Four Seasons: A New York Icon
Most restaurants offer a menu that changes with the seasons; few boast an ambiance that physically changes as summer turns to fall, fall to winter, and so on. The Four Seasons in New York does just that, thanks to a canopy of trees located inside the restaurant-just part of the reason the vaunted eatery is a Luxist nominee in the best fine domestic dining category.
When Four Seasons opened in midtown Manhattan in 1959, it delighted patrons with sprawling dining rooms, opulent décor and a delicious menu. Little has changed, from the furnishings-a grand chandelier, works by Picasso and Pollack, a bubbling pool in the middle of one room-to the seasonally-influenced menu. The affluent clientele remains as well.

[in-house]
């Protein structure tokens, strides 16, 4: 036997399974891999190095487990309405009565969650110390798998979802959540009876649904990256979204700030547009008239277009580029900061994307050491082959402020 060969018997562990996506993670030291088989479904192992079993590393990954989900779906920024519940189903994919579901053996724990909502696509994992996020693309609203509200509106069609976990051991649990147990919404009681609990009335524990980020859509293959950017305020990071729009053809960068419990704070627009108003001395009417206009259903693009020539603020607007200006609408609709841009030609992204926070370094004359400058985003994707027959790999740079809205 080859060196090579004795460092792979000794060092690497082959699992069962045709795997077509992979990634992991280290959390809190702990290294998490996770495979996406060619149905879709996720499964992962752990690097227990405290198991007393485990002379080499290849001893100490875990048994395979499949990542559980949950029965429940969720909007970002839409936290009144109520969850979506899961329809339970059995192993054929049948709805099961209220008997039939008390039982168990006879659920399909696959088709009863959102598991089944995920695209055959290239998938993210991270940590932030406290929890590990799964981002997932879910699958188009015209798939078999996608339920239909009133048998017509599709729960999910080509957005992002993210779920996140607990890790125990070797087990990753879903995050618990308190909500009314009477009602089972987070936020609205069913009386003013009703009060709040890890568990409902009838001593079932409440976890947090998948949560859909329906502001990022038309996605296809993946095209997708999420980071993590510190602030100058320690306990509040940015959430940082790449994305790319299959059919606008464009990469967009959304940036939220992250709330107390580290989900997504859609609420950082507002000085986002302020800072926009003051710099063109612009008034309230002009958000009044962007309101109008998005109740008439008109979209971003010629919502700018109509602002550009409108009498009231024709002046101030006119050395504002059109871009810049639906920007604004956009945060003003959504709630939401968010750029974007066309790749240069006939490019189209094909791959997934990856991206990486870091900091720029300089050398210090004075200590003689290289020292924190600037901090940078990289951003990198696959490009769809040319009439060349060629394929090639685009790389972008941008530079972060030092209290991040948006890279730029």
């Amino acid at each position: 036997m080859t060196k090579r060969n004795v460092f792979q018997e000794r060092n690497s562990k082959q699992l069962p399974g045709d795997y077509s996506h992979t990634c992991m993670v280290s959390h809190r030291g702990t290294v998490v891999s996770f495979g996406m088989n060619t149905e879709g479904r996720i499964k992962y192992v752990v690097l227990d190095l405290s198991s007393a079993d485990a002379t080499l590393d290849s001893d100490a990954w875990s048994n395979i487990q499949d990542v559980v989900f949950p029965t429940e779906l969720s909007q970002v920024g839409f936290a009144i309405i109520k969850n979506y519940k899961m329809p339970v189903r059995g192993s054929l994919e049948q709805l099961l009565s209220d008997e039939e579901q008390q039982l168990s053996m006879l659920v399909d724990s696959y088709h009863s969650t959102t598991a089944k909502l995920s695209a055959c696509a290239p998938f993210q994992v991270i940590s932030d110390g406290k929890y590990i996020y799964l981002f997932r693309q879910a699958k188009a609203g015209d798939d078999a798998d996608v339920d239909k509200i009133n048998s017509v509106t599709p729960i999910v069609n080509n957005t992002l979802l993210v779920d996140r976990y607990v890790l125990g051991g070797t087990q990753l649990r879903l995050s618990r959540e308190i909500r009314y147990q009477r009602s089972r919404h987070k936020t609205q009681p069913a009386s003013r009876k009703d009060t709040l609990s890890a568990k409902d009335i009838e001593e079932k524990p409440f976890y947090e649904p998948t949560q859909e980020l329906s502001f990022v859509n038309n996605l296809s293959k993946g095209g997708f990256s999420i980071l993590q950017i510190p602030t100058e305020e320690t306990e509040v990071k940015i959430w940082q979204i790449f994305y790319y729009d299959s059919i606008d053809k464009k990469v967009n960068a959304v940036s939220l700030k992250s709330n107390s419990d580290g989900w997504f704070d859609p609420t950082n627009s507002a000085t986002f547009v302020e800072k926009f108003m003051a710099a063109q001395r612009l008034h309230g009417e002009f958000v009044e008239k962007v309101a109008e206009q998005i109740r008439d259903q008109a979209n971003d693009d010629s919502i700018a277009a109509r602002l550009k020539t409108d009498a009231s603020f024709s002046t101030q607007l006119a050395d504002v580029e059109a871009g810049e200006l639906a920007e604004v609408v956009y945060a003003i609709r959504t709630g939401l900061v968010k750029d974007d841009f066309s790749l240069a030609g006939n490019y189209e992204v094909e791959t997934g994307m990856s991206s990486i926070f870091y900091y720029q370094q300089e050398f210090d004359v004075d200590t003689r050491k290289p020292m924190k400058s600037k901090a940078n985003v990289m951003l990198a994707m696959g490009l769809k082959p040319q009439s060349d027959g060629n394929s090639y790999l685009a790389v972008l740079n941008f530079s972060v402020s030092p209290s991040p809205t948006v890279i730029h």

Gallery: Four Seasons restaurant
Helmed by a two-headed executive chef team of Larry Finn and Pecko Zantilaveevan, both of whom have trained at some of New York's finest eateries, Four Seasons still offers a menu that gives guests a true taste of the season. This summer, dishes included Shinnecock fluke carpaccio, Maryland crabmeat cake, and a risotto with prawns, summer corn and chanterelles.
Order dinner à la carte and the tab can easily exceed $100 per person before tax, tip and drinks. Early-bird diners can enjoy a pre-theatre prix fixe dinner for $65 a head; if that's too much, there's a two-course lunch available for $25.
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